But since full moons occur every The extra full moon of the season is known as a blue moon. Blue moons occur on average once every 2. June 3 - New Moon. June 10 - Jupiter at Opposition. The giant planet will be at its closest approach to Earth and its face will be fully illuminated by the Sun. It will be brighter than any other time of the year and will be visible all night long. This is the best time to view and photograph Jupiter and its moons.
A medium-sized telescope should be able to show you some of the details in Jupiter's cloud bands. A good pair of binoculars should allow you to see Jupiter's four largest moons, appearing as bright dots on either side of the planet. June 17 - Full Moon. This full moon was known by early Native American tribes as the Full Strawberry Moon because it signaled the time of year to gather ripening fruit.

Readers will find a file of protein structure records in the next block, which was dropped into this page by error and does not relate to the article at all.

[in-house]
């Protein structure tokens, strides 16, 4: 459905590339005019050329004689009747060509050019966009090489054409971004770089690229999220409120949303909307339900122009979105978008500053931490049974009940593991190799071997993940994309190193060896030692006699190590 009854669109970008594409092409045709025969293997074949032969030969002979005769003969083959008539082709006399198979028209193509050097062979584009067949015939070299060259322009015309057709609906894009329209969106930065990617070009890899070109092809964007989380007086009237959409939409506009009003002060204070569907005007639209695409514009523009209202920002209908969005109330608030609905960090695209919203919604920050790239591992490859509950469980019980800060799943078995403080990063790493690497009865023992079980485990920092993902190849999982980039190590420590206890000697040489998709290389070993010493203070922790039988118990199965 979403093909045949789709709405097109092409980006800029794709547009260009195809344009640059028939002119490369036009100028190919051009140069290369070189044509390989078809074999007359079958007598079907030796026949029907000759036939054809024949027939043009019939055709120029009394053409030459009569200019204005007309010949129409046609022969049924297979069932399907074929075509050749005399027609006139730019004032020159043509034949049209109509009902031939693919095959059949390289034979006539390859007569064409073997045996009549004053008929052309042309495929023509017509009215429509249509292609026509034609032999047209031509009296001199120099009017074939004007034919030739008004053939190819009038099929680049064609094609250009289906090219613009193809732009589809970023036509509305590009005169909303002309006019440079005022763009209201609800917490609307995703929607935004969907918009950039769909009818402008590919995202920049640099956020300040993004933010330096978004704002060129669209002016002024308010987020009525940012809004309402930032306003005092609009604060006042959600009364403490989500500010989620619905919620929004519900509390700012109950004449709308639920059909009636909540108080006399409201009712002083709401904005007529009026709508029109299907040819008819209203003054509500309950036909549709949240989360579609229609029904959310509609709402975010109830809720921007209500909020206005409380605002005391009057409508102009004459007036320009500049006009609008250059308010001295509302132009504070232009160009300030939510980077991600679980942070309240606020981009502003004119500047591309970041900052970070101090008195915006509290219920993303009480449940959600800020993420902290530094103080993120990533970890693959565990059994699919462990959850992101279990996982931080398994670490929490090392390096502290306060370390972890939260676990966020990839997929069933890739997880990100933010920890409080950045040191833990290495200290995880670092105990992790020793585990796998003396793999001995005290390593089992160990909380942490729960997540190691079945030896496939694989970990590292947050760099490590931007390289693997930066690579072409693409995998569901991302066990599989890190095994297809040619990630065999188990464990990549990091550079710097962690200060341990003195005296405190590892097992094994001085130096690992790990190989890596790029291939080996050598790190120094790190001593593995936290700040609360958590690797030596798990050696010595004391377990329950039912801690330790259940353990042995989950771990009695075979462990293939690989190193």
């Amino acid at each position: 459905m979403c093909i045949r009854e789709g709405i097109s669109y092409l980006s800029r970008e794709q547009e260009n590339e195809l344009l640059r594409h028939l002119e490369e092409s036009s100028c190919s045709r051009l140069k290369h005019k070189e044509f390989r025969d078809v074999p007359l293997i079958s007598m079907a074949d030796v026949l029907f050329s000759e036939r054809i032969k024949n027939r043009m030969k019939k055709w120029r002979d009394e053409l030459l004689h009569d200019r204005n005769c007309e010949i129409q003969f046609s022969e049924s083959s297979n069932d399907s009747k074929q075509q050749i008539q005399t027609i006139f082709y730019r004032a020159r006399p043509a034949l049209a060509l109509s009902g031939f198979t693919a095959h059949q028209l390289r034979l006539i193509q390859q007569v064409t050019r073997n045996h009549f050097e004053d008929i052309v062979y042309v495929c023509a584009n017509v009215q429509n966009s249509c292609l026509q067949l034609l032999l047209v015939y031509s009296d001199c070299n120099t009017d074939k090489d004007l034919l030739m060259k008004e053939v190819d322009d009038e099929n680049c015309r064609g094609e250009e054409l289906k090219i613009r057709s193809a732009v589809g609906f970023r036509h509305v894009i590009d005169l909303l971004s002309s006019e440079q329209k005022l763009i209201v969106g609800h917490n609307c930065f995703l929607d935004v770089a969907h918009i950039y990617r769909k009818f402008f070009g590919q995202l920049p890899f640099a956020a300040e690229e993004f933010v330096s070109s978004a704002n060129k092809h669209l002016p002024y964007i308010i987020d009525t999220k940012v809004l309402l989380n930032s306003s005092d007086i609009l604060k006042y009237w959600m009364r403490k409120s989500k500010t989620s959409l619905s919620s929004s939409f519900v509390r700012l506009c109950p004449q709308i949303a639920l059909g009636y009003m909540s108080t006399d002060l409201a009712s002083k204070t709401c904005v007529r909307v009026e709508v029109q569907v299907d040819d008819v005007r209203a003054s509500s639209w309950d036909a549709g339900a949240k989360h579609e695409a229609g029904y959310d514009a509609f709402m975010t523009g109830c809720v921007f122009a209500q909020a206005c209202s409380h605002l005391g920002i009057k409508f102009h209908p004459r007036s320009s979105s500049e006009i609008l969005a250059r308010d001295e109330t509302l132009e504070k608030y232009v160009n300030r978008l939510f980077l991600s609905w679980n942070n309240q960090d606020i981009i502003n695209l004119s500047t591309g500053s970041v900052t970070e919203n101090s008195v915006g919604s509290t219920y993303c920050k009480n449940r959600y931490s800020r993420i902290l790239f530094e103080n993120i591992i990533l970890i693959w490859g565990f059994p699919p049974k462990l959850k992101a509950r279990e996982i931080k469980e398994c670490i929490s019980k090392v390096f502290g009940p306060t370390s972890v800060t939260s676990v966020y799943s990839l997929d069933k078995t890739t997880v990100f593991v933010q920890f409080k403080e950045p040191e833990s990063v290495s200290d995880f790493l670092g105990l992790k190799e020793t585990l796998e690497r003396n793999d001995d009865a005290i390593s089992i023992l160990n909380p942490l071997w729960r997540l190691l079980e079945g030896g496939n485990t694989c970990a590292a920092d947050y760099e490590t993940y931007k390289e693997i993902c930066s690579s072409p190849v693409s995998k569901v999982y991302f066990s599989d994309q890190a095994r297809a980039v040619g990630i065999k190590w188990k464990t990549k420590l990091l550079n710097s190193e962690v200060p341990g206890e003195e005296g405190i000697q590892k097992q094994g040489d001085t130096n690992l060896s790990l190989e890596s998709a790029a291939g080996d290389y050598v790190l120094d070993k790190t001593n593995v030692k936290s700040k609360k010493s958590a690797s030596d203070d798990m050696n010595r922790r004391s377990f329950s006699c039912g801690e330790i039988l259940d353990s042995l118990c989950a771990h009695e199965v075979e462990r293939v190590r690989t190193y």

It also coincides with the peak of the strawberry harvesting season. June 21 - June Solstice. The June solstice occurs at UTC. The North Pole of the earth will be tilted toward the Sun, which will have reached its northernmost position in the sky and will be directly over the Tropic of Cancer at This is the first day of summer summer solstice in the Northern Hemisphere and the first day of winter winter solstice in the Southern Hemisphere. June 23 - Mercury at Greatest Eastern Elongation.
July 2 - New Moon. July 2 - Total Solar Eclipse. A total solar eclipse occurs when the moon completely blocks the Sun, revealing the Sun's beautiful outer atmosphere known as the corona. The path of totality will only be visible in parts of the southern pacific Ocean, central Chile, and central Argentina. A partial eclipse will be visible in most parts of the southern Pacific Ocean and western South America. July 9 - Saturn at Opposition. The ringed planet will be at its closest approach to Earth and its face will be fully illuminated by the Sun.